The Marine Corps is creating new network battalions and companies in an effort to improve oversight and the command and control of its network.
These new organizations — described as a “huge, huge deal” — are part of an effort to reduce the number of organizations charged with network functions. The move will also allow for more accurate readiness reporting, said Col. Ed Debish, commanding officer of the Marine Corps Cyberspace Operations Group.
“Currently, we have six different commands that have something to do with managing the Marine Corps Enterprise Network,” he said at a Jan. 31 lunch hosted by the AFCEA Quantico chapter.
Now, one commander — the head of Marine Corps Forces Cyberspace Command — will oversee and manage these groups.
“Primarily, what they’re going to do is deliver enterprise business services down to the end user device," Debish told C4ISRNET following his remarks. "They’re also going to be responsible for managing the BAN and LAN — the building area networks and the local area networks on the bases and stations around the Marine Corps.”
The new commands will absorb the organizations that previously performed many of these functions, including the Marine Air-Ground Task Force (MAGTF) Information Technology (IT) Support Centers, or MITSCs.
“The problem that it was designed to solve was unity of command and unity of effort on the Marine Corps Enterprise Network. It’s going to give us visibility all the way down to the end user device where we didn’t have that visibility before,” he said.
The arrangement will also help Marines better understand readiness of the network. Previously, it could be difficult to determine what equipment was working and part of the network. Now, with one command, those assessments should be easier, Debish said, as they’ll be managed under a single entity.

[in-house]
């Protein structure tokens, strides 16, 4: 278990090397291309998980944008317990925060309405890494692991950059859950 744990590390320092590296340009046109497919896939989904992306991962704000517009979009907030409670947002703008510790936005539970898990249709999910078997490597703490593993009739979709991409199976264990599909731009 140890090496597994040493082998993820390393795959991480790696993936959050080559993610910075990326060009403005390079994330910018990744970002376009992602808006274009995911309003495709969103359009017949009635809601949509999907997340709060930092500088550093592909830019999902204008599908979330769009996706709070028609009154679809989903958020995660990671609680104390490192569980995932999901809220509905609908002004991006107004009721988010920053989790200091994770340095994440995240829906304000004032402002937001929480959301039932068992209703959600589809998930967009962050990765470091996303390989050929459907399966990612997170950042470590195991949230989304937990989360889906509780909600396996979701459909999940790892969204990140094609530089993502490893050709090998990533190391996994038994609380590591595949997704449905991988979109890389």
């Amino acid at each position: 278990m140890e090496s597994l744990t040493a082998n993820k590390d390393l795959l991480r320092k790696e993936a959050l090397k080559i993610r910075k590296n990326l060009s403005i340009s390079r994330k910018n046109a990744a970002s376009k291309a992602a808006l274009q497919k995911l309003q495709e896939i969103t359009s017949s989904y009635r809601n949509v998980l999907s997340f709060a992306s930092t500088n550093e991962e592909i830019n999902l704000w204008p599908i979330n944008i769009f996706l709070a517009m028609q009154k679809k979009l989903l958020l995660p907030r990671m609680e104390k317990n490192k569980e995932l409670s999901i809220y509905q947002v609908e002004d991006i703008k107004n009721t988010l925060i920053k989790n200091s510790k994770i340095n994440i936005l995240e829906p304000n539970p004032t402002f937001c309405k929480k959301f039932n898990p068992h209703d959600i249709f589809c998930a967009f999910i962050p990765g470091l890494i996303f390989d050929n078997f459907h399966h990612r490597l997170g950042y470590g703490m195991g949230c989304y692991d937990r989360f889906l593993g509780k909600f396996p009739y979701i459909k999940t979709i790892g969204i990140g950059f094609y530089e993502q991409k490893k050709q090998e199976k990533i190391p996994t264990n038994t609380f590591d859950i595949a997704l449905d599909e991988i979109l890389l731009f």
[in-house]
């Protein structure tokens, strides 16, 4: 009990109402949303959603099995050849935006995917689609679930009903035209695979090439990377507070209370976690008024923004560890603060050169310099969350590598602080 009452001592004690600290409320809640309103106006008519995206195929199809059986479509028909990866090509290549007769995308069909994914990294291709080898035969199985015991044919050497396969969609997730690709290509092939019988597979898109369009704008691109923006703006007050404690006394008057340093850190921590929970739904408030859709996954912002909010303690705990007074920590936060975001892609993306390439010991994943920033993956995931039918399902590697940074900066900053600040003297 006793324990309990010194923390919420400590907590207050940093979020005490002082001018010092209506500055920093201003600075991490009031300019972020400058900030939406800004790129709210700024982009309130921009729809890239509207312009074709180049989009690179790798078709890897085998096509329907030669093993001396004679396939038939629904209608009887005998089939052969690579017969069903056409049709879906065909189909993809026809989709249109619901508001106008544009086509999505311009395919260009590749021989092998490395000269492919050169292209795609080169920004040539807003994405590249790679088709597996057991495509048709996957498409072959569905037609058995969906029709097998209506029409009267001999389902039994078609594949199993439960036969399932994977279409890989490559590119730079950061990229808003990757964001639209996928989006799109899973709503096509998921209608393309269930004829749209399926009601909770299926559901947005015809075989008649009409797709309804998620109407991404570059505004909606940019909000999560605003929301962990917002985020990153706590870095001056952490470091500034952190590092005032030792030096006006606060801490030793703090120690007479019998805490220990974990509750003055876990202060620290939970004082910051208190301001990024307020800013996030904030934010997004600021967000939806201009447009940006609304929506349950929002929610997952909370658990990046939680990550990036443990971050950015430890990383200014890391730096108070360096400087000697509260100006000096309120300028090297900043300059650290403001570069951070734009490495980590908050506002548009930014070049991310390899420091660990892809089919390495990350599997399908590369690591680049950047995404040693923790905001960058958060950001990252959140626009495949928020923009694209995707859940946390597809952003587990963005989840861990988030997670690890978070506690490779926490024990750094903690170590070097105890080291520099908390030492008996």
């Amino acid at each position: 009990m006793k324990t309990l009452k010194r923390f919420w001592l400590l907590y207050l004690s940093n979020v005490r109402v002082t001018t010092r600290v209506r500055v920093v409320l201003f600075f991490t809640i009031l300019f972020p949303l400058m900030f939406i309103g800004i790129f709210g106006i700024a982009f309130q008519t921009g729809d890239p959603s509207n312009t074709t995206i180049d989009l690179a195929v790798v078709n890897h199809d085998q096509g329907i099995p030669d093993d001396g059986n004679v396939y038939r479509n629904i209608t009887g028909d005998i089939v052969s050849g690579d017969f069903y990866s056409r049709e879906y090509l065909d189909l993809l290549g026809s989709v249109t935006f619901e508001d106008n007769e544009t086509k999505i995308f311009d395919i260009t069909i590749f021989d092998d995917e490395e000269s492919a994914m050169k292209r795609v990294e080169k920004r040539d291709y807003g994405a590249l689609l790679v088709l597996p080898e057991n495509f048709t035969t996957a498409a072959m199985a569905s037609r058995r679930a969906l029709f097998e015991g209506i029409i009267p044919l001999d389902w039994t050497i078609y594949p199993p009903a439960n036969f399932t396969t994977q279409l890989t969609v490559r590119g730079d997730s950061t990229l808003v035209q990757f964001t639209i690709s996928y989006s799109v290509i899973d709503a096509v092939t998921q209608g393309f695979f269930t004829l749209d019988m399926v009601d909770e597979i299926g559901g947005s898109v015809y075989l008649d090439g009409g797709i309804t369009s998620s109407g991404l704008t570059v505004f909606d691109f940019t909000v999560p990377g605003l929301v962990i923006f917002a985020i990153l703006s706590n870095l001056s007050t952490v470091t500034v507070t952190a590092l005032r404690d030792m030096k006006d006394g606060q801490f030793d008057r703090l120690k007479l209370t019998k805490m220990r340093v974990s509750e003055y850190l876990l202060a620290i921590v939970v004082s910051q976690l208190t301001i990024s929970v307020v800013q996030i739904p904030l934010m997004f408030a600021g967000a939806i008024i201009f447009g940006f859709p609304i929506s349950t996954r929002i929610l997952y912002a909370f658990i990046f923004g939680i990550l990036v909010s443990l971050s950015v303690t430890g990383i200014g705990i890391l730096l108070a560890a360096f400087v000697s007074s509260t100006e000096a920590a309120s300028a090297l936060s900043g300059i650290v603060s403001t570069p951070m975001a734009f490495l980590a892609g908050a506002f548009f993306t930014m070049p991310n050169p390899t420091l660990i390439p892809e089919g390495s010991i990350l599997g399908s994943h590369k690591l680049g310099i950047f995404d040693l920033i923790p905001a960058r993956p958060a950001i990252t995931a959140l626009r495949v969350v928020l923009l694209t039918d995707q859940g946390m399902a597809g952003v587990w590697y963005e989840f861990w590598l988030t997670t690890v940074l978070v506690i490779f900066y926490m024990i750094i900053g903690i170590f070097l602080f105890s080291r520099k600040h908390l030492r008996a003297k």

Additionally, the new organizations will help with one of the Marine Corps’ top IT priorities: to deploy its network abroad in a more agile and mobile way.
“The idea is to move that enterprise capability to the tactical edge with the deploying force,” Debish said. “If you were to just remotely connect back into the enterprise network, you’re going over a VPN connection to a data center somewhere that might be thousands of miles removed from it. But if you lost that connection, then what happens? You don’t have any access to any of your data or your network.”
The first battalion will be created this year at Camp Pendleton. The battalion commander will assume command around April. The first company is expected to be created this year and be based out of Marine Corps Forces Europe/Africa, located in Germany.
Next year, leaders expect to create the second and third network battalions at Camp Lejeune and Okinawa, respectively.
Mark Pomerleau is a reporter for C4ISRNET, covering information warfare and cyberspace.